among my major regrets in life, one is that we did not act a little more like the Iranian people after our own presidential disaster in 2000.
I did try to stir up outrage with the hope of organized protest. To this day, I can’t shake the memory of a left-leaning colleague who counseled me, condescendingly, that it was important to “move on.”
Such terrible advice. And hindsight is not required to know it. At the time, even, that line from Yeats replayed itself in my head like a stuck record. I wish the poet were alive today so that I could argue with him: if they truly were the “best,” then they wouldn’t lack all conviction, would they?
As the 2002 midterm elections approached, it was time to vote again, and for the life of me I couldn’t see the point of it. Unless all votes are counted, the exercise is empty.
The weekend before election day, I tried to argue my case to former New York Governor Mario Cuomo. (Click here and then fast forward to 1:39 to skip past the show intro and listen to the interview. Sorry, but WNYC still requires RealPlayer.)
I bring this up again now to set the record straight. The governor characterized my position this way: “I [Dean] didn’t get what I want when I vote, so why should I vote? They’re not really listening to me.”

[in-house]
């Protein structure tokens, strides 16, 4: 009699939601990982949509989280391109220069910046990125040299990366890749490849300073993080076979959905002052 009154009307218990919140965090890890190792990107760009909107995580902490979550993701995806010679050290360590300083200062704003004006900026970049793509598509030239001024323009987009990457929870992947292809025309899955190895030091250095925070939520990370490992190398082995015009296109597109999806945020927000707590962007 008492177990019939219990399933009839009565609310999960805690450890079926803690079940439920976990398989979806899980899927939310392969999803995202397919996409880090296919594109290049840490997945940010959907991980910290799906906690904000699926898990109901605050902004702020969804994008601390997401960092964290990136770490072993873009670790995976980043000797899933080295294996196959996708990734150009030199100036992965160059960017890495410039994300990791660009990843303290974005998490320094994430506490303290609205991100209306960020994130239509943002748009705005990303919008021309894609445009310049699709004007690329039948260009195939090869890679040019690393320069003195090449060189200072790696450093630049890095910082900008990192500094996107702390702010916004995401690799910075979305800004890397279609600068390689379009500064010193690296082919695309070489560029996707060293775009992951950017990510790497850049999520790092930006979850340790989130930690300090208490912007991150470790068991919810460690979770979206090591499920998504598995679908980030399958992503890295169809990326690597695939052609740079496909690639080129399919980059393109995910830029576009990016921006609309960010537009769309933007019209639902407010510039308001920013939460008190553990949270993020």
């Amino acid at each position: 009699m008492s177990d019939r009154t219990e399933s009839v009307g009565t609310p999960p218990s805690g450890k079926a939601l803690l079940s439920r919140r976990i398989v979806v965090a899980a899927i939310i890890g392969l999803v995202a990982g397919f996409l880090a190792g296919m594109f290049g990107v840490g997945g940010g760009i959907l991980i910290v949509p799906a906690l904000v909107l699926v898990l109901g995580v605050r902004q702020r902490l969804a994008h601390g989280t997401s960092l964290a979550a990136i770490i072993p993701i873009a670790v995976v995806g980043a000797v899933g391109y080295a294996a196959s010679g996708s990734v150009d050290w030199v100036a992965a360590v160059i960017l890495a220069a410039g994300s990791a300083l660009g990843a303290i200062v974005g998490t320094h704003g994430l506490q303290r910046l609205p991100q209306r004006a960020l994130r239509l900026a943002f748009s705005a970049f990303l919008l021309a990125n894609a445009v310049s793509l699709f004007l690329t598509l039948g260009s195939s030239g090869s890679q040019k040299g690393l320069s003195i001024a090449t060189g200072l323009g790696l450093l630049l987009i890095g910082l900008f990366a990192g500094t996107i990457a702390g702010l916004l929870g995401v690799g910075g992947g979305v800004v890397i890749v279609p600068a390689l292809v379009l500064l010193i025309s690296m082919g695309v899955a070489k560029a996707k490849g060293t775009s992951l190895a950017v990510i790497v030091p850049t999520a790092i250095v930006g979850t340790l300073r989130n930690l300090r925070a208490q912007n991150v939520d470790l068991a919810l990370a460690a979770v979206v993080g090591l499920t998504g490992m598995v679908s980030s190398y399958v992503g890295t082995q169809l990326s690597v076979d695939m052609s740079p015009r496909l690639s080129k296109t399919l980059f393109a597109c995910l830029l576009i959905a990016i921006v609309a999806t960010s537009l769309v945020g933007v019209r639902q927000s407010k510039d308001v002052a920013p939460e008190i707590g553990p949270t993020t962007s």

I can’t remember what happened next in the raw, unedited interview. There are two possibilities. The first is that I wasn’t quick enough on my feet to press the point. The second is that I did press the point but a producer took it out, thinking it unimportant, and I wasn’t hovering closely enough to make sure it was left in.
What needed to be said next was this: “No, Governor. That’s not it at all. Actually, in November of 2000, we didn’t have enough information about George Bush to hate him yet. I was willing to give him the benefit of the doubt about compassionate conservatism. It has nothing to do with what I want. The disaster was that when all the votes were counted, the American people had voted the other way. When all the votes were counted—and this point has never sunk in, perhaps because it’s too horrifying to contemplate—Gore had won not only the popular vote but also the Electoral College. I would shut up about it if Bush had really been the candidate America wanted in 2000.”
Of course, then came the 2004 election, which rendered me speechless. But that’s another matter.
One thing the governor said seems alive again in light of Iranians’ response to their election results. He said: “This is a system that rewards involvement and punishes aloofness.” I hope to have a chance in my lifetime to witness if that is true.